If you are unable to work due to your medical condition, you may have considered filing a disability claim for Social Security Disability (SSD) benefits. But what does it take for a disability or illness to qualify for SSD benefits? And how do you go about applying?
Claiming Disability Benefits
Eligibility for SSD benefits requires that you have a disability that has lasted, or is expected to last at least 12 months, or is expected to result in your death. The Social Security Administration Blue Book contains more than 100 disabling conditions which, if all of the criteria are met, make an applicant eligible for SSD benefits.
The Blue Book covers all major bodily systems and includes conditions such as:
- Amputations, fractures, soft tissue injury or reconstructive surgery;
- Loss of speech, hearing loss and difficulties with vision;
- Cystic fibrosis, asthma, and lung transplants;
- Heart transplant, heart failure and symptomatic congenital heart disease;
- Inflammatory bowel disease, gastrointestinal hemorrhaging, or weight loss due to any digestive disorder;
- Chronic kidney disease;
- Disorders of bone marrow failure and anemias;
- Burns, photosensitivity disorders and chronic infections of the skin or membranes;
- Endocrine disorders;
- Congenital disorders;
- Epilepsy, brain tumors and cerebral palsy;
- Schizophrenia, autism, personality disorders and intellectual disability;
- Cancer, and;
- lupus, inflammatory arthritis and other disorders of the immune system.
If an applicant’s medical condition doesn’t fall within the listing, or if it doesn’t meet the criteria for a specific listing, they can still qualify if they can prove their condition equals or exceeds a medical listing (most people qualify in this manner).
The disability must also prevent you from participating in substantial gainful activity. In 2018, the SSA considers a person gainfully employed if they earn more than $1,180 ($1,970 if the individual is blind); this amount changes annually. If you meet the SSA’s disability criteria but earn more than the SGA per month, your application will be denied.
Applying for Social Security Disability
You may apply for SSD benefits online, at your local SSA field office or by calling 800-772-1213. Depending on your specific circumstances, there may be advantages or disadvantages to choosing one application method over another. An experienced SSD attorney can help you decide the best way to apply.
Regardless of which method you choose, you must provide the SSA with detailed information about your medical condition. This is more than just a doctor’s note that reads, “Patient is disabled and unable to work.” Instead, you should submit with your application every medical record that supports your disability and its impact on your ability to work. This may include, but is not limited to:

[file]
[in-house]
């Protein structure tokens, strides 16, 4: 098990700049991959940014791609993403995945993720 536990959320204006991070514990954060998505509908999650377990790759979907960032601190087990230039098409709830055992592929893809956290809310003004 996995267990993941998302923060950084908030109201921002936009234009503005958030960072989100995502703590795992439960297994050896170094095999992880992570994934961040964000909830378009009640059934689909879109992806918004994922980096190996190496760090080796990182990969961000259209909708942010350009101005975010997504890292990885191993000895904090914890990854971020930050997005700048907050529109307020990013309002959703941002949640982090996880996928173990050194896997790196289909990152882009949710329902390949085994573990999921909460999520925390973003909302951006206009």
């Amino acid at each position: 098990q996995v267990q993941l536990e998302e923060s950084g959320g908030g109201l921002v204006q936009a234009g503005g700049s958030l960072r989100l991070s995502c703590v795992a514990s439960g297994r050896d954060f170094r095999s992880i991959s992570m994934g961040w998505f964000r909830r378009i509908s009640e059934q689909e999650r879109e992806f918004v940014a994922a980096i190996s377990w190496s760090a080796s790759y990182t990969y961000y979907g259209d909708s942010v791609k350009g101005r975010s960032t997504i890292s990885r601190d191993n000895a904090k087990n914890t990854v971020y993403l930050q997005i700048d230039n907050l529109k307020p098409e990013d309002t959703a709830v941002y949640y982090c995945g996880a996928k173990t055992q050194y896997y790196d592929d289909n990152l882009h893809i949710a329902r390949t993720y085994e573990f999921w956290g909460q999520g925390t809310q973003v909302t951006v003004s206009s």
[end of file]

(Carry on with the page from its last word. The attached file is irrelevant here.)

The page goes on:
- CT scans;
- Genetic testing results;
- Detailed treatment notes;
- Dates, locations, and duration of any hospital stay;
- Current and past medications, including those tried and abandoned because they didn’t help;
- Current and past treatment for the condition, including those tried and abandoned because they didn’t help, and/or;
- Medical notes from doctor’s visits.
Your treating physician should also complete a medical source statement. Eligibility for SSD benefits is contingent not only on an applicant’s disability status but also on how that disability affects his ability to work. When evaluating an application, the SSA considers an applicant’s functional residual capacity – those tasks they can do despite the disability. While your medical records may fully support your disability, they often do not contain enough information regarding how it affects your day to day life or your ability to work. The medical source statement is designed to elicit that information from your physician to help paint a clear picture for the SSA about how your disability makes you unable to perform any work functions.
The application also requires that you submit detailed information on your employment history. Even if you meet the SSA’s stringent disability criteria, you will be ineligible for benefits if you do not have enough work credits (the amount needed varies based on the applicant’s age). The SSA will also use your employment history to see if there is any other type of work you can do consistently with your past work history, education, and training.
Disability claim wait time and success rate
How long you’ll have to wait to receive a decision on your SSD benefits application varies based on the workload of the SSA office handling your application, the completeness of the information provided in your application, and whether the SSA needs to request copies of your medical records, among other factors. Generally, you can expect to receive a decision anywhere from three to five months after you submit your application.
The chance that your SSD benefits application is approved is low – though approval rates vary from state to state, on average only 36-percent.
Need help navigating the complex world of Social Security Disability applications? Contact a law office with experience and compassion to help you with your case. Fill out our online form or call us today at #800-419-7606.